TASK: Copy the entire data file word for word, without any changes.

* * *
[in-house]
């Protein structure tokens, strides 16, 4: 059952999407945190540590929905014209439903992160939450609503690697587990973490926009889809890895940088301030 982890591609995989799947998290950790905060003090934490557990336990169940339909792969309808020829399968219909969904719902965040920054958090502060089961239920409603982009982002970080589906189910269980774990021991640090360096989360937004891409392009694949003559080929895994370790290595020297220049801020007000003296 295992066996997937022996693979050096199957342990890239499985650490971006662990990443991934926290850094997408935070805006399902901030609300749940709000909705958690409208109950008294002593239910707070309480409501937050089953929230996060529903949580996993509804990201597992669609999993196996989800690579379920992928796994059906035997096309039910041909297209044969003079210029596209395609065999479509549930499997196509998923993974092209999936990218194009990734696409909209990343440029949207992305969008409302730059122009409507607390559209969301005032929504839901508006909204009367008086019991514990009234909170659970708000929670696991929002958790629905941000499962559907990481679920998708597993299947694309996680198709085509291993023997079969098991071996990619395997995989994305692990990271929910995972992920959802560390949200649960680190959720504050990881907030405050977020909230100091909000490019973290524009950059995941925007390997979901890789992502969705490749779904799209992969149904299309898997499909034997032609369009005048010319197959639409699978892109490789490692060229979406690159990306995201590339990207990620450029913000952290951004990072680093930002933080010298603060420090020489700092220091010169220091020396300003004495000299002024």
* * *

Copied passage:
[in-house]
């Protein structure tokens, strides 16, 4: 059952999407945190540590929905014209439903992160939450609503690697587990973490926009889809890895940088301030 982890591609995989799947998290950790905060003090934490557990336990169940339909792969309808020829399968219909969904719902965040920054958090502060089961239920409603982009982002970080589906189910269980774990021991640090360096989360937004891409392009694949003559080929895994370790290595020297220049801020007000003296 295992066996997937022996693979050096199957342990890239499985650490971006662990990443991934926290850094997408935070805006399902901030609300749940709000909705958690409208109950008294002593239910707070309480409501937050089953929230996060529903949580996993509804990201597992669609999993196996989800690579379920992928796994059906035997096309039910041909297209044969003079210029596209395609065999479509549930499997196509998923993974092209999936990218194009990734696409909209990343440029949207992305969008409302730059122009409507607390559209969301005032929504839901508006909204009367008086019991514990009234909170659970708000929670696991929002958790629905941000499962559907990481679920998708597993299947694309996680198709085509291993023997079969098991071996990619395997995989994305692990990271929910995972992920959802560390949200649960680190959720504050990881907030405050977020909230100091909000490019973290524009950059995941925007390997979901890789992502969705490749779904799209992969149904299309898997499909034997032609369009005048010319197959639409699978892109490789490692060229979406690159990306995201590339990207990620450029913000952290951004990072680093930002933080010298603060420090020489700092220091010169220091020396300003004495000299002024």